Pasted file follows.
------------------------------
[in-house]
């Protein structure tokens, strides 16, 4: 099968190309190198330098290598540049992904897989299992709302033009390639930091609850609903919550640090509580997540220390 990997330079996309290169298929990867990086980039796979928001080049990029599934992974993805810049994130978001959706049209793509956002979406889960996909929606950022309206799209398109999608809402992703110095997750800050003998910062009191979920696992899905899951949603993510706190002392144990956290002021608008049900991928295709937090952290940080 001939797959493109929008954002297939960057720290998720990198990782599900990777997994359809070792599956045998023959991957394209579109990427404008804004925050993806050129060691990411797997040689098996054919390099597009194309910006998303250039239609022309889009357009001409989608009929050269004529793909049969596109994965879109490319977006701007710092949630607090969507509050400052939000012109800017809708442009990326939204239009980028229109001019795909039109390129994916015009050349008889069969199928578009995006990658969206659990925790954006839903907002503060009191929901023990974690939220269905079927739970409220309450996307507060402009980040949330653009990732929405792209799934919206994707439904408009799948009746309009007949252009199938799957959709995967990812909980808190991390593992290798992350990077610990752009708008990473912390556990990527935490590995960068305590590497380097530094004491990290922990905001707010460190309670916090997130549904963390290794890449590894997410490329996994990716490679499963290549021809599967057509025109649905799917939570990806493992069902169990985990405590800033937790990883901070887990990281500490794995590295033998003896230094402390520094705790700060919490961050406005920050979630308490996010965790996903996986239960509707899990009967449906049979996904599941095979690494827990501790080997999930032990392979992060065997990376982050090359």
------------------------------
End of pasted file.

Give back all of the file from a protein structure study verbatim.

[in-house]
């Protein structure tokens, strides 16, 4: 099968190309190198330098290598540049992904897989299992709302033009390639930091609850609903919550640090509580997540220390 990997330079996309290169298929990867990086980039796979928001080049990029599934992974993805810049994130978001959706049209793509956002979406889960996909929606950022309206799209398109999608809402992703110095997750800050003998910062009191979920696992899905899951949603993510706190002392144990956290002021608008049900991928295709937090952290940080 001939797959493109929008954002297939960057720290998720990198990782599900990777997994359809070792599956045998023959991957394209579109990427404008804004925050993806050129060691990411797997040689098996054919390099597009194309910006998303250039239609022309889009357009001409989608009929050269004529793909049969596109994965879109490319977006701007710092949630607090969507509050400052939000012109800017809708442009990326939204239009980028229109001019795909039109390129994916015009050349008889069969199928578009995006990658969206659990925790954006839903907002503060009191929901023990974690939220269905079927739970409220309450996307507060402009980040949330653009990732929405792209799934919206994707439904408009799948009746309009007949252009199938799957959709995967990812909980808190991390593992290798992350990077610990752009708008990473912390556990990527935490590995960068305590590497380097530094004491990290922990905001707010460190309670916090997130549904963390290794890449590894997410490329996994990716490679499963290549021809599967057509025109649905799917939570990806493992069902169990985990405590800033937790990883901070887990990281500490794995590295033998003896230094402390520094705790700060919490961050406005920050979630308490996010965790996903996986239960509707899990009967449906049979996904599941095979690494827990501790080997999930032990392979992060065997990376982050090359």